I’ve just finished reading the book called “Agile Product Management with Scrum” by Roman Pichler. I had really enjoyed it. It provides valuable insight regarding not only about the Agile Product Management but also tips and tricks to become a great product owner.
At the last part of the book, there was a section that I found very interesting and insightful. It’s the following table that has been referenced to Lyssa Adkins, author of “Coaching Agile Teams”.
When I’ve came across this table, I’ve openly criticized myself and think about if I’m having attitudes of items in the “Don’t” part. My sincere feedback to myself was there are times I might fail to “protect the team from outside noise” and instead of “incorporating change between Sprints” there are Sprints in which I allow change to jump in to. I thought I’m doing not bad at the other items. I’ve decided to ask openly to the development team their feedback by commenting for which item they think my overall attitude is on the “Do” part and for which in the “Don’t” part.
Generally speaking, they agreed with me regarding my improvement areas that I’ve found out by doing self-criticism. Almost all of them thought that it’s very positive and bold move that I’m asking their feedback in this way. On of my colleagues told that he is aware of the pressure I’m carrying on my shoulders and he is ready to support me as much as he can. It made me feel better that they are sensible to the challenge of my position and do empathize. What I’ve done later on upon receiving their feedback is I’m no longer including the development team to the email exchanges I’ve been doing with the shareholders in order to isolate them. Earlier I was keeping them in the loop so that we can be aligned as a whole team. Besides, I’m putting more effort not play to much with the SBL and keep the ground as stable as possible.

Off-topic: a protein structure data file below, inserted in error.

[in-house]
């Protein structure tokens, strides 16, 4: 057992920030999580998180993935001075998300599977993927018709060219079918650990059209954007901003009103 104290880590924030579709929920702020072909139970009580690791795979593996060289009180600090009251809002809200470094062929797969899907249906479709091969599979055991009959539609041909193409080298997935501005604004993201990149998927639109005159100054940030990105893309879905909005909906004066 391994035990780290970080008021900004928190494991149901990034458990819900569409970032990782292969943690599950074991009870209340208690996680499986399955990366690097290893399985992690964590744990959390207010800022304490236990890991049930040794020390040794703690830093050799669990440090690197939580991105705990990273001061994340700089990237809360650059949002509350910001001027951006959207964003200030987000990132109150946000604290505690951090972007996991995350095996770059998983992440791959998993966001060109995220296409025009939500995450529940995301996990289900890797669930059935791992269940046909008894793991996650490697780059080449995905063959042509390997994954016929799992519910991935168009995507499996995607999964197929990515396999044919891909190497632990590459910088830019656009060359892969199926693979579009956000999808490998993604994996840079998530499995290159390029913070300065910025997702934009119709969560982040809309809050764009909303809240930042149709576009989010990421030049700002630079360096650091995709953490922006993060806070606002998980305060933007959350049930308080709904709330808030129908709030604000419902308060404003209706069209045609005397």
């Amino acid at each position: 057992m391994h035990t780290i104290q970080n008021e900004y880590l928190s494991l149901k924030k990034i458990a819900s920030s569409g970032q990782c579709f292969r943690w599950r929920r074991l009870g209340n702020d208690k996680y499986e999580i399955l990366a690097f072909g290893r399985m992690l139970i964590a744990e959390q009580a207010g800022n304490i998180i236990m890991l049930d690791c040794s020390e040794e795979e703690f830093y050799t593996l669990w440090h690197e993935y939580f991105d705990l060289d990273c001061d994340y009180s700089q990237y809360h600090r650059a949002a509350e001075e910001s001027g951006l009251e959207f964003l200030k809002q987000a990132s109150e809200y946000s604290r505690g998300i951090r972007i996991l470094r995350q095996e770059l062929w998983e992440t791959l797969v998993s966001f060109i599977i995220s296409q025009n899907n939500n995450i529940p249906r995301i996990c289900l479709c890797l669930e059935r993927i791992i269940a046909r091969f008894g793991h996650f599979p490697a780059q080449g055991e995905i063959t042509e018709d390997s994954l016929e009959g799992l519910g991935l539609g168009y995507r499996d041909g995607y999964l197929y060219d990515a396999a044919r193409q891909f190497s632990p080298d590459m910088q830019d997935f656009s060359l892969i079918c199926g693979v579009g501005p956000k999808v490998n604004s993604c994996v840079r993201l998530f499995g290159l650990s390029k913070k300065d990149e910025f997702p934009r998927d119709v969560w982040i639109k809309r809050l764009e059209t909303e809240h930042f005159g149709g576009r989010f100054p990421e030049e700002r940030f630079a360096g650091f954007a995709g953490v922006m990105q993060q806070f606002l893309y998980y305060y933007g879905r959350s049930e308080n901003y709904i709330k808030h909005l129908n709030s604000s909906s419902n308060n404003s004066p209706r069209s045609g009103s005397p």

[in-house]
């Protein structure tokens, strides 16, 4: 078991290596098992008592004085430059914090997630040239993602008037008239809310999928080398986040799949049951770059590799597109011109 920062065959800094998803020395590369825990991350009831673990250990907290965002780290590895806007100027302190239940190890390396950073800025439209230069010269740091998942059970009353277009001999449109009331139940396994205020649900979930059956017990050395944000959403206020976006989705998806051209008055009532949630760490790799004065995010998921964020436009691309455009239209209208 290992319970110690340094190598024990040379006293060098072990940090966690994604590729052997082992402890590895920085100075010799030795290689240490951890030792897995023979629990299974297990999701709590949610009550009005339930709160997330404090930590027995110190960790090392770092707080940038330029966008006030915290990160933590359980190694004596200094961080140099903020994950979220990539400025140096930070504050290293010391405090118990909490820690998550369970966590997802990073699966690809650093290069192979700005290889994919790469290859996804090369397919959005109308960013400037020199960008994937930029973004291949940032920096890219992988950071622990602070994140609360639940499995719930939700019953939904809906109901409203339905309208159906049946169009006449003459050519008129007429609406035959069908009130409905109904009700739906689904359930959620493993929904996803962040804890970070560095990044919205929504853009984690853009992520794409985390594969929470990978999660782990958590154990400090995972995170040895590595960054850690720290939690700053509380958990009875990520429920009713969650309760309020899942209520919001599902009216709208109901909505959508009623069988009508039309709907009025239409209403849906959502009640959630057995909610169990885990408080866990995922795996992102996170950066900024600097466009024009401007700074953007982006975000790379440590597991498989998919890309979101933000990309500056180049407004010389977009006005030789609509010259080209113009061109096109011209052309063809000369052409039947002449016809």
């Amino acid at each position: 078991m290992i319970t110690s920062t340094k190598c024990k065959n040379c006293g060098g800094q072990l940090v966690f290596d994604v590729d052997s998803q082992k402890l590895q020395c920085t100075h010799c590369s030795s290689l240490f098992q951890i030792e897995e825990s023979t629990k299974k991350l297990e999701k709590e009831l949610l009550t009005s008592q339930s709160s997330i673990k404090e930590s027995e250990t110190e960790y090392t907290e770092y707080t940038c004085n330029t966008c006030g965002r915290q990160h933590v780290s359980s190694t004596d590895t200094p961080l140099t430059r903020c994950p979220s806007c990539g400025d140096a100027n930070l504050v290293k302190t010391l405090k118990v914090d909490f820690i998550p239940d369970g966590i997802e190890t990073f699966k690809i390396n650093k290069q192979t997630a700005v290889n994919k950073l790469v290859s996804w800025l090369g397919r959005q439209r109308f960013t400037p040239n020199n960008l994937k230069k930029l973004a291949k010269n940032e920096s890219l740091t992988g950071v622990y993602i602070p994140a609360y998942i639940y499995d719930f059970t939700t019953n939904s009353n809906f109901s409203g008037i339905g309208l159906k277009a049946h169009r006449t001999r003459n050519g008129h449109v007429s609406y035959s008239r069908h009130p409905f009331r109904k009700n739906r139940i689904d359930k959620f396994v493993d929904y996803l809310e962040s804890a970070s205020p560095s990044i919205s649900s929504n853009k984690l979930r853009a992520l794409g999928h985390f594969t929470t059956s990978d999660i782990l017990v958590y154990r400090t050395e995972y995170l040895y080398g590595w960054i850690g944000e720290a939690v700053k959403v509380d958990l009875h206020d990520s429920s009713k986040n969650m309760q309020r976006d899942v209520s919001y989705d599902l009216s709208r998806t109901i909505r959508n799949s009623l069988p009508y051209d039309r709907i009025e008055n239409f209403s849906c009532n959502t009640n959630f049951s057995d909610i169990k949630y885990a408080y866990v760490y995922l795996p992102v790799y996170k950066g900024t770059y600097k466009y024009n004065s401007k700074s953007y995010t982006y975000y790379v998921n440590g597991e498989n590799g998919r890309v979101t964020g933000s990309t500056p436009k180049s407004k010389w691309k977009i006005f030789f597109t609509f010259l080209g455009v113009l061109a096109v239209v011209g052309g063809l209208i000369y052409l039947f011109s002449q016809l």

In a nutshell, as product owners we are the ones who are carrying the biggest responsibility to maximize the value delivered my the development team. As a result, we are the ones who are under fire most of time. In order to become great Product Owners we have to improve our expertise and acquire the know-how required for the domain while being kind, patient, empathetic, open-minded and also cool 🙂
From my perspective, the beauty of Scrum framework is running Sprints for a short period of time (typically 2-3 weeks) and at the end of it being able to judge the team’s overall performance objectively. Setting a goal for a few weeks timeframe and going for it enables the team to get disciplined and stay focused. Historically, we had 6-9 months long projects with potential delays. This leads the teams easily jump into the comfort zone and adapt a relaxed and ‘take it easy’ type of attitude due to the long time for the project completion. Generally speaking, the human nature has a tendency to delay most of the work to be done towards the deadline. ( Remember your university finales :)) Therefore, setting digestible, S.M.A.R.T Sprint goals developing iteratively and incrementaly is an effective way to accomplish significant achievements within a certain timeframe.
Well, how does the team monitor if bringing the Sprint Goal to DONE status is something already secured or it is at risk ? Even though, it’s not mentioned in the Scrum guide at all, best practices propose “Burndown Chart” for that purpose. As the Scrum Institute put it precisely:
The Scrum Burndown Chart is a visual measurement tool that shows the completed work per day against the projected rate of completion for the current project release. Its purpose is to enable that the project is on the track to deliver the expected solution within the desired schedule.
Okumaya devam et “How does the Burndown Chart help us to meet Sprint Goals?”
Let’s imagine a typical Sprint of 2 weeks duration. If the team is delivering software continuously since more than a year it means that the team had run around 26 Sprints past year. Do you think it is feasible that each and every Sprint has been finalized with success? Obviously, it is not surprising that a number of Sprints fail to accomplish the Sprint Goal. Well, even though it’s not the best scenario, a mature Scrum team is supposed to manage mentally and emotionally the consequences of a failed Sprint.
Every professional aims to be successful at personal level. Similarly, everybody enjoys being part of a winning, successful team. Nevertheless, it is very likely that a Sprint could not achieve the targeted Sprint goal and fails due to several reasons such as bad planning, dependencies, challenging Sprint goals, changing scope etc.
Okumaya devam et “How to handle a failed Sprint and how to avoid it ?”